November 1, 2011
Whenever Dan Borislow decides to write an autobiography, we’ll be first in line to buy the book — because his trek through life never ceases to be interesting. The enigmatic founder of the Voice over IP gizmo known as the MagicJack has now been kicked out of the women’s professional soccer league for, according to the league, an inability to play by the rules. Sound anything like the MagicJack we know in telecom?
In case you didn’t know it, Borislow bought a women’s soccer team and now uses its players like well known star Abby Wambach to promote the MagicJack. Here’s the Miami Herald coverage of the announcement. Here’s a good lengthy post from the sports blog Deadspin, which explains why the league may have taken its actions; and here’s a Palm Beach Post story that seems to believe that MagicJack is a reputable business even though the claims of $100 million in revenue seem mostly a figment of Borislow’s imagination.
We have a standing offer for Mr. Borislow to call and explain things MagicJack and soccer in greater detail… but I wouldn’t hold your breath waiting for him to answer. Even over a MagicJack link.
May 10, 2011
As someone who has watched Microsoft try and fail to embrace and extend the idea of Voice over IP on more than one occasion, today’s announcement of Microsoft’s purchase of Skype has the feeling of an “all-in” moment at the World Series of Poker. It’s not a stretch to see Microsoft trying to goose the juice for Windows on mobile devices by blending it with the world’s most popular form of voice communication. But is it enough to kill off the cellular carriers’ legacy “minutes” rate plans?
Just yesterday I happened to be in a cellular carrier store, seeing if I could add another phone to my current smartphone plan. What I wanted — and this seems reasonable — was a smaller, flip-architecture phone to make voice calls and sometimes check email. What I didn’t want was a huge addition to my bill since I don’t use my cellular devices to talk that much — I rarely hit my 450-minute a month limit — but the carrier in question had no way to satisfy my desire to have one plan for multiple devices.
Instead, I was told that any “shared” phone plan had to have a minimum voice contract of 1,500 minutes per month — no matter whether I used them or not. Arguing did nothing to help since store personnel aren’t able to modify plans. And I suspect I would find no different a situation at any other major carrier. So even though smartphones, apps and data are all the rage the big-change ante in the cellular contract game is still the voice plan, something we almost never talk about anymore. But Micro-Skype has the potential to change all that, especially when you throw in the chips of partner Nokia.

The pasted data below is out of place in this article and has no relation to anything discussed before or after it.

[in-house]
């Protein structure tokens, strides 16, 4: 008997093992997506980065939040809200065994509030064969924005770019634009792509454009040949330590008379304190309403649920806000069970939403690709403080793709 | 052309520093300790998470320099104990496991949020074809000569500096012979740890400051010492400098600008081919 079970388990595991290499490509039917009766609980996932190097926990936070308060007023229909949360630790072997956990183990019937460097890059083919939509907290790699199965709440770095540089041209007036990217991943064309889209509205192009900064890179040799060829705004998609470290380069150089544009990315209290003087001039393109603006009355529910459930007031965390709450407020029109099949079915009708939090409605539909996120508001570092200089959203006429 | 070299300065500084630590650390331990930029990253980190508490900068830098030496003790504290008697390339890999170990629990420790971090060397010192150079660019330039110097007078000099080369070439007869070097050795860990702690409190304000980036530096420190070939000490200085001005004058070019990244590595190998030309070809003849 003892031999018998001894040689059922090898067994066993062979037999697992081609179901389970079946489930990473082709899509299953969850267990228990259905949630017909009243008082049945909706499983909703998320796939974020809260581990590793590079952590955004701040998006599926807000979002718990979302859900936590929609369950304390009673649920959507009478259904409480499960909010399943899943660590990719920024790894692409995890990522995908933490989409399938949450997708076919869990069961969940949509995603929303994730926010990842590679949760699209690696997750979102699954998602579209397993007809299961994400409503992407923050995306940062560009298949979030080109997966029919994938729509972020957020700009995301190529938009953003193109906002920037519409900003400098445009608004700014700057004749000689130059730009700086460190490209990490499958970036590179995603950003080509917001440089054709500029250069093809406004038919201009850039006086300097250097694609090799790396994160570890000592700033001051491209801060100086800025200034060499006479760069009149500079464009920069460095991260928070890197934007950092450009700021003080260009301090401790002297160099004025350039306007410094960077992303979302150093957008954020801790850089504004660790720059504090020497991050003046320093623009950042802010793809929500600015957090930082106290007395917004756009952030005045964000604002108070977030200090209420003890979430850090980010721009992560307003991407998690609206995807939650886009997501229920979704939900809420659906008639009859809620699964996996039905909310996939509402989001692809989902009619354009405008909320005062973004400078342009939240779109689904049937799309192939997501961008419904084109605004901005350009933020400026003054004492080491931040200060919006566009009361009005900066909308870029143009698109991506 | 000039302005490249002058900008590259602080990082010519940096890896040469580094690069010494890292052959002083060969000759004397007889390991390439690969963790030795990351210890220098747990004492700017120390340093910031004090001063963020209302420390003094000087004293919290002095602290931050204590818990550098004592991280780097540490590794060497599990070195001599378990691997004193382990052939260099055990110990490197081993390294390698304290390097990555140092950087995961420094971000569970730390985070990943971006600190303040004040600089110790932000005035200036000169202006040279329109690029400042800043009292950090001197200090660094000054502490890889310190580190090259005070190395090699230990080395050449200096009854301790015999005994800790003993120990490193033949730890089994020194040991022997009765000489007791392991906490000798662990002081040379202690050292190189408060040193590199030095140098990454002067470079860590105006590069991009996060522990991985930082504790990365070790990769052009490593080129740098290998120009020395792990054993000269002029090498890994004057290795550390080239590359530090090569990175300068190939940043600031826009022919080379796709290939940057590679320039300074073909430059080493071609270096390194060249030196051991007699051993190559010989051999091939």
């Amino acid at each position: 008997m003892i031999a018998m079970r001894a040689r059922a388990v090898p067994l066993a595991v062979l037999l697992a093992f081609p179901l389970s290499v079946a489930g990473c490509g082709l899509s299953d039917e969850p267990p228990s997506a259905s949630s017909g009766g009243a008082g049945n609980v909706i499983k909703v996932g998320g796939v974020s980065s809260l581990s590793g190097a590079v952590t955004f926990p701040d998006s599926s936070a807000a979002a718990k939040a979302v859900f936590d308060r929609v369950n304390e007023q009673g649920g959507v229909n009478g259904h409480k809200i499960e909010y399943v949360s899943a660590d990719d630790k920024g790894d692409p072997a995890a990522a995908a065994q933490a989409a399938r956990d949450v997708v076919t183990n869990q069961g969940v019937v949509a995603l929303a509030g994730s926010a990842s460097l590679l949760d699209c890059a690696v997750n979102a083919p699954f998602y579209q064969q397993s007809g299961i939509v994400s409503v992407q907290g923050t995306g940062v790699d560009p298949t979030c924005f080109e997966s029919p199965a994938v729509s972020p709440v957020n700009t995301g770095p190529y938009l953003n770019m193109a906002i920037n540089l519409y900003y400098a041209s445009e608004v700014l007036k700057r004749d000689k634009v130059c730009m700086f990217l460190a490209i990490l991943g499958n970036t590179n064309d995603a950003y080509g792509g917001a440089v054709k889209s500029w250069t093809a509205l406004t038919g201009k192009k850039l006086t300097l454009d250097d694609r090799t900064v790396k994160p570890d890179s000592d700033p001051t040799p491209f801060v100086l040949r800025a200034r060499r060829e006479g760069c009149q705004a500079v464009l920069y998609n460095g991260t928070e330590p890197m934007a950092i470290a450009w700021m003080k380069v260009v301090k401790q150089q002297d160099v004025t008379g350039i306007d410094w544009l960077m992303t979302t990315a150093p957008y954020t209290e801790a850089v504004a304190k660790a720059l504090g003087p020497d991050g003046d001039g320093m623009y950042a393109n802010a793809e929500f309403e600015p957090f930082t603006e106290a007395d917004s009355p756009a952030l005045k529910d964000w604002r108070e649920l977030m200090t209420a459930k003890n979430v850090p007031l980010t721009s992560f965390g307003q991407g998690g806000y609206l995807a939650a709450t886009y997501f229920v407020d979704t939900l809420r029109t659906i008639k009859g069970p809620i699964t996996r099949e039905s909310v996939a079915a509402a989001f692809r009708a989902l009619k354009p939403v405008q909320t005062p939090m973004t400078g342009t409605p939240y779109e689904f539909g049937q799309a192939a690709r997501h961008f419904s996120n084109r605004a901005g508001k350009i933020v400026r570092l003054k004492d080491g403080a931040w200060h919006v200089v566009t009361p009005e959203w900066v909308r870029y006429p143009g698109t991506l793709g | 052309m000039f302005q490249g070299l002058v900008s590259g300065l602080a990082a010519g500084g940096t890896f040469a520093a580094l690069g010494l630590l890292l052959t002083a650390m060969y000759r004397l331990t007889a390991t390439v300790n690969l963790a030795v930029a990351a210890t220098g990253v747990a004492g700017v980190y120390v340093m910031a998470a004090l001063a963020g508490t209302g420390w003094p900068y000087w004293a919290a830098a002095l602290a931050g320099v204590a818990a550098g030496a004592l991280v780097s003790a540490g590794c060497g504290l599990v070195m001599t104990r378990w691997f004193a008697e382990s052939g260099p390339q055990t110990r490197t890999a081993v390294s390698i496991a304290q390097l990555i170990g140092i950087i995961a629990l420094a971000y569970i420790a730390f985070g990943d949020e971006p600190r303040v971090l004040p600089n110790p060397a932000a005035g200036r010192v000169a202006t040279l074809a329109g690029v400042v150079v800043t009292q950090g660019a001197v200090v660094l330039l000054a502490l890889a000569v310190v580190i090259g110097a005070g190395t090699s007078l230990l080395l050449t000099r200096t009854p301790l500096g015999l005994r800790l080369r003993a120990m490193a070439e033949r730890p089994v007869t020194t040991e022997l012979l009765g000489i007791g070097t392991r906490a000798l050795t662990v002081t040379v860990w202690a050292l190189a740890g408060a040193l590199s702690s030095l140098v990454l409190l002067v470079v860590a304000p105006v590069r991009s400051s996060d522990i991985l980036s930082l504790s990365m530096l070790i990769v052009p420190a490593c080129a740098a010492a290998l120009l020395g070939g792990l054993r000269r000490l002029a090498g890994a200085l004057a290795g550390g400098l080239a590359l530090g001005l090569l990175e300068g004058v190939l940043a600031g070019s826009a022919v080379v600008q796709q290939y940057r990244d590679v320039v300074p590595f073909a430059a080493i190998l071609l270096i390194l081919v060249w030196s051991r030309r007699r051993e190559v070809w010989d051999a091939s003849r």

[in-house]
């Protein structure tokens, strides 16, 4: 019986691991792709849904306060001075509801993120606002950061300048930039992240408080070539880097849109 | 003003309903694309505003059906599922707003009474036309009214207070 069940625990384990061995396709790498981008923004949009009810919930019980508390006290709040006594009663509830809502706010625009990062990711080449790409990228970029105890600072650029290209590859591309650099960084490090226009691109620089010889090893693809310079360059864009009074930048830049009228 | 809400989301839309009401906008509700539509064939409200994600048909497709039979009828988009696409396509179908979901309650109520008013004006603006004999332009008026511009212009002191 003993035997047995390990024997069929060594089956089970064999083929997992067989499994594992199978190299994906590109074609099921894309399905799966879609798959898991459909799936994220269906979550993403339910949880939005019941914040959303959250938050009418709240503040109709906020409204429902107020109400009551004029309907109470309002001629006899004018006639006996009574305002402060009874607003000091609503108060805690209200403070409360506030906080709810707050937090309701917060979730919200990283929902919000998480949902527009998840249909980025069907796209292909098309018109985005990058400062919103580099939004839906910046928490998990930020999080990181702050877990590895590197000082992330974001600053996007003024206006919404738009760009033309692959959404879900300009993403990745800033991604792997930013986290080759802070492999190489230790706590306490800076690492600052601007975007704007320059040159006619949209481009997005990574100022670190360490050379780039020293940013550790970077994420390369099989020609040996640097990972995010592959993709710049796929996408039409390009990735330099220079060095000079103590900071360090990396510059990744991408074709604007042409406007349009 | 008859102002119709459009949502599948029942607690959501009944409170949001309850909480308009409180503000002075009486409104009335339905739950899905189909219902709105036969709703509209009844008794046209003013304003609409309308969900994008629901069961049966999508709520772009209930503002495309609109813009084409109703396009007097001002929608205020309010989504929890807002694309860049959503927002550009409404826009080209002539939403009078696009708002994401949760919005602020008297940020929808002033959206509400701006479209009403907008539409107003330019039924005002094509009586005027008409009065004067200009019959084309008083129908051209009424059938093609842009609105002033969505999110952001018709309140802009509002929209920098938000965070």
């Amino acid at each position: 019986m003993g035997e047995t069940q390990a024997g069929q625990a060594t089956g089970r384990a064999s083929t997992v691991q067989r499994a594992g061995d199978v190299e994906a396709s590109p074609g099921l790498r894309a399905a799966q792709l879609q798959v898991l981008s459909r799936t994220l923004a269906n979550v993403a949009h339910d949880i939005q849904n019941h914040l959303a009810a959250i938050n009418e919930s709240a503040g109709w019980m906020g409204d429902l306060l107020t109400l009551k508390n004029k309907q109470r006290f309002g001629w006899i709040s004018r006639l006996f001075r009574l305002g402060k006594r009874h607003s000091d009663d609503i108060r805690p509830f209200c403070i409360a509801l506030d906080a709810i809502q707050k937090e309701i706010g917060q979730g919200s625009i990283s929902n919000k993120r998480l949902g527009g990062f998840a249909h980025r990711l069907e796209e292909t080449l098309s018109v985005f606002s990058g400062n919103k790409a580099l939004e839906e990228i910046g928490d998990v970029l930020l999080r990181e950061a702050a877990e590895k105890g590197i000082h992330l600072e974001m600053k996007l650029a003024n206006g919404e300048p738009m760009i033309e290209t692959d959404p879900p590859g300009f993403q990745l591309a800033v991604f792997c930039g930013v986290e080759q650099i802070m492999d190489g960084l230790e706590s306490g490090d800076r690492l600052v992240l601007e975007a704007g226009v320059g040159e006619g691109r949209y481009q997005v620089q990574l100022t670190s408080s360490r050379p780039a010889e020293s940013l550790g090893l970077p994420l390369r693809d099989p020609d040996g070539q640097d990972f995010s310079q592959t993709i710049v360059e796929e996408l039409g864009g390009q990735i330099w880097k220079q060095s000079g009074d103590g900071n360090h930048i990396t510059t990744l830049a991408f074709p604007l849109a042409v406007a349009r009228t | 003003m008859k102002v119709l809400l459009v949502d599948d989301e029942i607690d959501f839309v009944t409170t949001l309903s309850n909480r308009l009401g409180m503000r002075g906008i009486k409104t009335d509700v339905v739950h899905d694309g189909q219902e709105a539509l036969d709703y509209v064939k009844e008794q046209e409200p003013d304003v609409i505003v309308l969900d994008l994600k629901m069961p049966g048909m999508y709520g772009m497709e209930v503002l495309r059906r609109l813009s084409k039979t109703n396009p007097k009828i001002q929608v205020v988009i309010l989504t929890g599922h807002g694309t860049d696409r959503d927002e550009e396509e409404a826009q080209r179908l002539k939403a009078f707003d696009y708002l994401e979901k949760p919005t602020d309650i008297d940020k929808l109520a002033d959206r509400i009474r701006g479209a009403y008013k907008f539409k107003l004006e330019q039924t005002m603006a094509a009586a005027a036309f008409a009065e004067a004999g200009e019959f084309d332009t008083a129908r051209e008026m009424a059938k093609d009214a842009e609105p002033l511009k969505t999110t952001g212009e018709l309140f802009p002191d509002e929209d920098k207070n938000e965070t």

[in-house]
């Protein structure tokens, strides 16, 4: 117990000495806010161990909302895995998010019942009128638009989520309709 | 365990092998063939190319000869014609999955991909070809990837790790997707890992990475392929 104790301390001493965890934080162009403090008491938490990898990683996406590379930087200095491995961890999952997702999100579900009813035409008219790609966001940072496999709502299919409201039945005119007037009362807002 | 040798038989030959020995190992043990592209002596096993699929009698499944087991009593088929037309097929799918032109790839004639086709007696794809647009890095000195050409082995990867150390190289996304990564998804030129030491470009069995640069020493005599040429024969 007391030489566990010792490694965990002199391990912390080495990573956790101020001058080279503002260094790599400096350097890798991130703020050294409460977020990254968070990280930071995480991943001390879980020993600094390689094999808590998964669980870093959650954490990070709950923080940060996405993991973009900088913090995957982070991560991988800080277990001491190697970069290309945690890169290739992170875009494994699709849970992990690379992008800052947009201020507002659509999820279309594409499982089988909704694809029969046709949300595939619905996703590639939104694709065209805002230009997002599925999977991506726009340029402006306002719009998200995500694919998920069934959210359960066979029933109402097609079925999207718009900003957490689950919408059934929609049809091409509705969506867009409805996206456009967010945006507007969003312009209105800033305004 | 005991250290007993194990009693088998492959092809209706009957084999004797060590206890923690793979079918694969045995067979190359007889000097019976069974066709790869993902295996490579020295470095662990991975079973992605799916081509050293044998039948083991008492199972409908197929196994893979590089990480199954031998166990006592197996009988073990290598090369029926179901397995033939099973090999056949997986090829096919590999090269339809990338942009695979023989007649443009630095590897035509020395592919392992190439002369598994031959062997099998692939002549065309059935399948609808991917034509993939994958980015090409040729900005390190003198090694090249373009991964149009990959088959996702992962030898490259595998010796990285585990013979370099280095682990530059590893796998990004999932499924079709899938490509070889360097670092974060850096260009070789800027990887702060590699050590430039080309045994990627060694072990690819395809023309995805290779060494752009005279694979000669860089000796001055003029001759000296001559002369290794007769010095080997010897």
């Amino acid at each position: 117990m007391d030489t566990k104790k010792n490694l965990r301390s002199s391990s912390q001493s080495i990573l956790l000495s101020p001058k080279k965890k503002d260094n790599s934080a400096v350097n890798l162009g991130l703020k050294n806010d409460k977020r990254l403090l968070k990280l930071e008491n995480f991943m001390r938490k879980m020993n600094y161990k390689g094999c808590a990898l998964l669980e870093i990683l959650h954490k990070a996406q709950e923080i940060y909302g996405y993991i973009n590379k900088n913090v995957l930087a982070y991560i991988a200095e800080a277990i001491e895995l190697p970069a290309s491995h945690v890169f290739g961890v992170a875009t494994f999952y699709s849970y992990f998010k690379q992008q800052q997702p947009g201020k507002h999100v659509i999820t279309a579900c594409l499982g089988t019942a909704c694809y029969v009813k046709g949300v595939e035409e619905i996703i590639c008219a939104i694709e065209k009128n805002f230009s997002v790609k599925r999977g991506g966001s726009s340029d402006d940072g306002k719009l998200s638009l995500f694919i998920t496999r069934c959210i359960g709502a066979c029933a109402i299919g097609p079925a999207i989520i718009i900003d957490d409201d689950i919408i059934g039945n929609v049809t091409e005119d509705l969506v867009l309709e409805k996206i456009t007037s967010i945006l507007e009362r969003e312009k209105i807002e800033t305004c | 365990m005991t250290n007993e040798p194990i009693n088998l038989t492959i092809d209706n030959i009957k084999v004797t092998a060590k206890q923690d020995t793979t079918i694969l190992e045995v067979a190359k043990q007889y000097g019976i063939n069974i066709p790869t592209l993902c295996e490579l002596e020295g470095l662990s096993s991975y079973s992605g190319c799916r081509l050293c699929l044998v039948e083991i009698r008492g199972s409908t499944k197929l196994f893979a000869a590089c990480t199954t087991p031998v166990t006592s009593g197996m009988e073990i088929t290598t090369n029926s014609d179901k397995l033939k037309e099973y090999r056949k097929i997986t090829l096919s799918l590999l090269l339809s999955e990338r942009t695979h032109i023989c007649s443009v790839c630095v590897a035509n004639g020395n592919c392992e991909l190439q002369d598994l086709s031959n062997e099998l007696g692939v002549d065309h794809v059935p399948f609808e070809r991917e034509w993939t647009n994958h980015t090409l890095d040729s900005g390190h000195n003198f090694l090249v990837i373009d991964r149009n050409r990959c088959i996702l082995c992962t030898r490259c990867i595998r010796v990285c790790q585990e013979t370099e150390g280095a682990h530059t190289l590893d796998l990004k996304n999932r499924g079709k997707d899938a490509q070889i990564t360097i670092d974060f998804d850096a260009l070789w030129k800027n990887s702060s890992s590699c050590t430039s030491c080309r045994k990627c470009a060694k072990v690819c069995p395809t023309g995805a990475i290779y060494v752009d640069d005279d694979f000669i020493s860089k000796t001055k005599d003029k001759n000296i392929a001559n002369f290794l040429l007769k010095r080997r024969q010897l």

Verizon Wireless and other carriers may have made noises about partnering with Skype before, but it’s hard to believe they were serious about really enabling an over-the-top carnivore whose very DNA is all about making “minutes” irrelevant. Now you have some big players with big bankrolls who could do some truly innovative things: How about a Windows Smartphone from Sprint, running Skype with unlimited data on the Cleawire WiMAX network? For, say, $50 a month? All you can call and all you can download? With a portable hotspot embedded to beam Wi-Fi to any other device you own, like an iPad?
Right now, of course, this is simply a dream and it may not ever occur given Microsoft’s apparent inability to do anything innovative when it comes to communications. But by buying Skype they have taken the keys to the single most innovative application and service in the voice space, an entity that scares the bejeebers out of the telecom status quo. Let’s see if Ballmer has one more win in him. It’s long past time for the cellular billed minute to finally die.
April 11, 2011
Hat tip to our old pal Andy Abramson for tracking a legal development in the VoIP world — seems like the factually elusive Daniel Borislow got his MagicJack VoIP scheme slammed by AT&T and the FCC. Andy’s post has a thorough explanation of the beef, which we will try to distill further — basically it appears that Dan was trying to subsidize the “low-cost” MagicJack plan by billing AT&T and other large carriers for completing calls, a la the old Iowa-based Free Conferencing dodges of the near past.
It was interesting to see that the FCC didn’t rule that MagicJack’s plan was illegal, immoral or unlawful — it simply agreed with AT&T that MagicJack had tried to fudge the way it described its service and that error meant that MagicJack can’t charge AT&T the fees it is claiming. What that means for us MagicJack and Borislow fans is that the Dan show probably ain’t over yet, though as we stated before you have to wonder how people can continue to put good money into a stock of a company that calls something like this a financial release.
While we are waiting to hear back from Dan (who sometimes responds to our emails, but sometimes not) anyone seen the heralded magicjack Plus or the hinted-at femtojack, which less cynical “news reporters” apparently expect to hit the streets any day now? C’mon Dan, can we at least see if one of your promises comes true?
UPDATE: Dan Borislow apparently replied to a blog post by Forbes’ Eric Savitz on this subject. You have to click to open the comments but our man Dan is in a fighting mood… as he says (we have every reason to believe it is really Dan posting) about AT&T, “We are owed the money, we suplied [sic] a valuable service and when AT&T tried to strongarm us, we told them where to go.” Read the blog post for more.